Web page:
When we consider the many advantages of Solar Energy compared to traditional energy sources, the flexibility of setting up a photovoltaic system wherever the sun shines seems to be the biggest benefit. Freed from dependency upon a power grid, the installation will make solar power available to consumers in any location.
The Need For Renewable Energy Sources
With awareness of renewable resources on the increase, both domestic and industrial users have begun to take a fresh look at solar power. Once the initial costs have been met, and the users provided with a system, they can also benefit from government grants for grid-connected solar systems. Setup costs have also fallen over the past few years.
Energy In The Industrial World
In industrialised countries the majority of energy comes from coal, gas and nuclear energy, while solar power still accounts for less than 1% of total production. The costs of gas and coal extraction and their eventual contribution to pollution are of increasing concern, whereas solar energy remains clean, free and unlimited.
Solar Energy Set Up
The technical requirements for setting up a photovoltaic system are firstly a survey to see if your property is suitable for conversion, with a roof orientated towards the sun and strong support for the weight of the panels. Domestic solar systems produce between 2 and 5 kilowatts of energy which will be supplemented by the home’s grid supply if this is not sufficient. On a sunny day the output can exceed the consumption of the home and this excess wattage will be channeled back into the grid. The expense of setting up the system will soon be absorbed by its productive lifespan (typically 25-30 years).
Why You Should Consider Installing Solar Energy?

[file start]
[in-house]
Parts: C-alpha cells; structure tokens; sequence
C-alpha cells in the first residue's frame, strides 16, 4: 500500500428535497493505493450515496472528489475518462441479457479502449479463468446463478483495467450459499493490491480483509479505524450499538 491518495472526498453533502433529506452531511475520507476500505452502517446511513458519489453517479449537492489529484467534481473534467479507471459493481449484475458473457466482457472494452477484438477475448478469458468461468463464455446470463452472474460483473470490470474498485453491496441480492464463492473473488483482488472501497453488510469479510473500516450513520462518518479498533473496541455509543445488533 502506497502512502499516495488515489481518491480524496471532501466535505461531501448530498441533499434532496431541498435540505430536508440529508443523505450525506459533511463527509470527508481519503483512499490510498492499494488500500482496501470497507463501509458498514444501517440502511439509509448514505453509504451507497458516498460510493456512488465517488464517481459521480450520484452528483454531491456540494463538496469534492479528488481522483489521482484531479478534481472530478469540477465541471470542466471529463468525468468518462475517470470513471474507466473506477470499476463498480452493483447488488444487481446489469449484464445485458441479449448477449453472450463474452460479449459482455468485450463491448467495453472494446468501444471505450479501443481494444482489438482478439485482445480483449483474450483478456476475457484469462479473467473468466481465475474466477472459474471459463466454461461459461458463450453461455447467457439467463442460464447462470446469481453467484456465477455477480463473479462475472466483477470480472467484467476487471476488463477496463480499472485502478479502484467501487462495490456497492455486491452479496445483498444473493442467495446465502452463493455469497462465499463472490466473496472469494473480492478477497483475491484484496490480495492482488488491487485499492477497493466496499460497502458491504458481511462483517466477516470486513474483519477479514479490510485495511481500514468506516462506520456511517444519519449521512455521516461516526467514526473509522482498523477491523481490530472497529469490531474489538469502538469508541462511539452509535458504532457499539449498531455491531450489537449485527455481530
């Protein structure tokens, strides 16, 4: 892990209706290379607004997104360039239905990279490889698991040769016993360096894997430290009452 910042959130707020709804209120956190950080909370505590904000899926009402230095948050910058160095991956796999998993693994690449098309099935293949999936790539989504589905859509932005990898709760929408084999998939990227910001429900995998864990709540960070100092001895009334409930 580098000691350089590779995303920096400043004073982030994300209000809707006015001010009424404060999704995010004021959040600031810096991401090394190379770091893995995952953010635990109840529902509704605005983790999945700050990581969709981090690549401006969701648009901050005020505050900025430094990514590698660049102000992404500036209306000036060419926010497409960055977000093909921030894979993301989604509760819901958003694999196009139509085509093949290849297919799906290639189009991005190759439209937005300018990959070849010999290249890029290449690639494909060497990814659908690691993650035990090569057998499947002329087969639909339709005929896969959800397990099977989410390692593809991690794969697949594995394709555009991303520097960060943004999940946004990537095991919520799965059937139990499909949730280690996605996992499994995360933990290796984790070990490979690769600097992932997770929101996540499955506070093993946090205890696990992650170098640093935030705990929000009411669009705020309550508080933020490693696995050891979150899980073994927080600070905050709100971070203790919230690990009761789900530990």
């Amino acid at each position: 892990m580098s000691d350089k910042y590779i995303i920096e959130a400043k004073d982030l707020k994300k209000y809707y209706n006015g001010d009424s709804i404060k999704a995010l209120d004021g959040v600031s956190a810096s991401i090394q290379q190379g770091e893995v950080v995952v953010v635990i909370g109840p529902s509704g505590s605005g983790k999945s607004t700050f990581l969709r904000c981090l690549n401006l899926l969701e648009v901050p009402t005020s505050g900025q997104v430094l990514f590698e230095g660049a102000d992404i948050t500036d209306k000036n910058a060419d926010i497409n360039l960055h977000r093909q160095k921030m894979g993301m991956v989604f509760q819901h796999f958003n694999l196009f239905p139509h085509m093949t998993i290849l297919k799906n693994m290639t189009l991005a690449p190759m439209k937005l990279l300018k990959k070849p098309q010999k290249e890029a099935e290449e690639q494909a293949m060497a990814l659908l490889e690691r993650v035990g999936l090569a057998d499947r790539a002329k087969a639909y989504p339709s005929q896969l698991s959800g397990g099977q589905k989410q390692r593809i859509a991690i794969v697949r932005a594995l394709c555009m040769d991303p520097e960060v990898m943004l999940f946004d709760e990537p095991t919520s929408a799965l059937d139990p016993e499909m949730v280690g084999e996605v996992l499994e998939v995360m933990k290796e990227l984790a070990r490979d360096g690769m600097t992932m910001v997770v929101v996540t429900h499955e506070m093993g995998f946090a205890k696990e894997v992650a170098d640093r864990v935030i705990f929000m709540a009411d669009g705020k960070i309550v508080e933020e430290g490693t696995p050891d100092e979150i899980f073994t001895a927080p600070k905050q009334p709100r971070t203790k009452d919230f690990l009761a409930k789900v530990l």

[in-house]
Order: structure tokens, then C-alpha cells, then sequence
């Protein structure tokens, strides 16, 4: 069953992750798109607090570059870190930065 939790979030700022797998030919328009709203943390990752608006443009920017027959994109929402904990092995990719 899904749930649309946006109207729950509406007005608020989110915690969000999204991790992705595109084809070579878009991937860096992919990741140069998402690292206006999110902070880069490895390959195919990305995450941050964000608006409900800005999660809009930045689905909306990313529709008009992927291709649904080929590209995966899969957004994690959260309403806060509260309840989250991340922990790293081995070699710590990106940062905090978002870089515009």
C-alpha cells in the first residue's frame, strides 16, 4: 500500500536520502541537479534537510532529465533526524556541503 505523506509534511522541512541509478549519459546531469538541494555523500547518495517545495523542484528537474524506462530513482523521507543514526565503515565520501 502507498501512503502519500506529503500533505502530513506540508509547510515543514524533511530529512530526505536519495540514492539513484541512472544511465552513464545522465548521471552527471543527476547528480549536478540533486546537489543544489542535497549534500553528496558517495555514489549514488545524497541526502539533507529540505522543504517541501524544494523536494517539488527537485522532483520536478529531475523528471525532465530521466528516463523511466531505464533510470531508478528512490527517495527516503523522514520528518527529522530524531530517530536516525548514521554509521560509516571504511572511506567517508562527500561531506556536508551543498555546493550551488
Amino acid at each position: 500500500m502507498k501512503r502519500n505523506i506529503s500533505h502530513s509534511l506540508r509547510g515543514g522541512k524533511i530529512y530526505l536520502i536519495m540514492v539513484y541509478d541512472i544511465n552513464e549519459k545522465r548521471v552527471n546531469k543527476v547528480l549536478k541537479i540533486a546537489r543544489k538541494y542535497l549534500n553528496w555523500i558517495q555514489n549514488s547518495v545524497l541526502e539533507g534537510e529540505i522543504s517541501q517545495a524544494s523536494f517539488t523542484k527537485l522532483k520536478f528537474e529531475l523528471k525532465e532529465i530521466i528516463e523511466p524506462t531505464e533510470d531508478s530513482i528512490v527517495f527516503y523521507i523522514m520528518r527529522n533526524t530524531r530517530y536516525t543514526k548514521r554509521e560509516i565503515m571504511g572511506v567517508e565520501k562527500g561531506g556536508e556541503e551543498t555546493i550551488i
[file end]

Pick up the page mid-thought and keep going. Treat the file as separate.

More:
Owners will receive a Micro Generation Certificate Scheme to permit you to apply for rebates from the government, essentially to pay you back for any extra energy your system feeds back into the system. The disadvantages of solar power include its high initial setup costs, the lack of reliable generation in less sunny climates such as the UK, and the fact that it won’t generate at night. Traditional energy sources may keep the lights burning until the wee small hours, but solar power is the only source that pays its users to consume it.
Increased innovation and development have led to reduced installation costs for the consumer, and this technology also extends to solar water heating (which is also subject to the same limitations on daylight exposure as solar panels). Interested users should approach a reputable solar energy supplier for a survey. The Department of Energy & Climate Change can provide information on the financial incentives for users of solar energy. With solar power now providing a realistic alternative to traditional sources for consumers all over the world there are now greater options for access to solar energy – backed up by governments worldwide.
Solar professionals Solar Contact provide advice on the benefits of turning to green energy, and its advantages and disadvantages compared with more traditional sources